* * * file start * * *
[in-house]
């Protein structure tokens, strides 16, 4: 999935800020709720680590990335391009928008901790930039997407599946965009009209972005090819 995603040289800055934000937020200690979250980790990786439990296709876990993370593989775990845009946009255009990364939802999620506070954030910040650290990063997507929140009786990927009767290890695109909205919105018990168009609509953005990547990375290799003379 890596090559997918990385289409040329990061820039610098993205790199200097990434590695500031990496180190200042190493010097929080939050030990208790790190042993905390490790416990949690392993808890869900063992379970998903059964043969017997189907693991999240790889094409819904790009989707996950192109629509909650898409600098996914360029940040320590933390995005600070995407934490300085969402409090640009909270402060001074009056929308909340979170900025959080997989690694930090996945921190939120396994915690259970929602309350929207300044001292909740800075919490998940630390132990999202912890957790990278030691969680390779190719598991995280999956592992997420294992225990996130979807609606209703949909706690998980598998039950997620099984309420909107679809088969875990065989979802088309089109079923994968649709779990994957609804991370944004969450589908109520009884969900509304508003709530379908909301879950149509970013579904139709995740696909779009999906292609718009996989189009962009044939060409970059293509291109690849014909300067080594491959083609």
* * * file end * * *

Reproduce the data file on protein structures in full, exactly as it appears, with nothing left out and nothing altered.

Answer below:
[in-house]
């Protein structure tokens, strides 16, 4: 999935800020709720680590990335391009928008901790930039997407599946965009009209972005090819 995603040289800055934000937020200690979250980790990786439990296709876990993370593989775990845009946009255009990364939802999620506070954030910040650290990063997507929140009786990927009767290890695109909205919105018990168009609509953005990547990375290799003379 890596090559997918990385289409040329990061820039610098993205790199200097990434590695500031990496180190200042190493010097929080939050030990208790790190042993905390490790416990949690392993808890869900063992379970998903059964043969017997189907693991999240790889094409819904790009989707996950192109629509909650898409600098996914360029940040320590933390995005600070995407934490300085969402409090640009909270402060001074009056929308909340979170900025959080997989690694930090996945921190939120396994915690259970929602309350929207300044001292909740800075919490998940630390132990999202912890957790990278030691969680390779190719598991995280999956592992997420294992225990996130979807609606209703949909706690998980598998039950997620099984309420909107679809088969875990065989979802088309089109079923994968649709779990994957609804991370944004969450589908109520009884969900509304508003709530379908909301879950149509970013579904139709995740696909779009999906292609718009996989189009962009044939060409970059293509291109690849014909300067080594491959083609």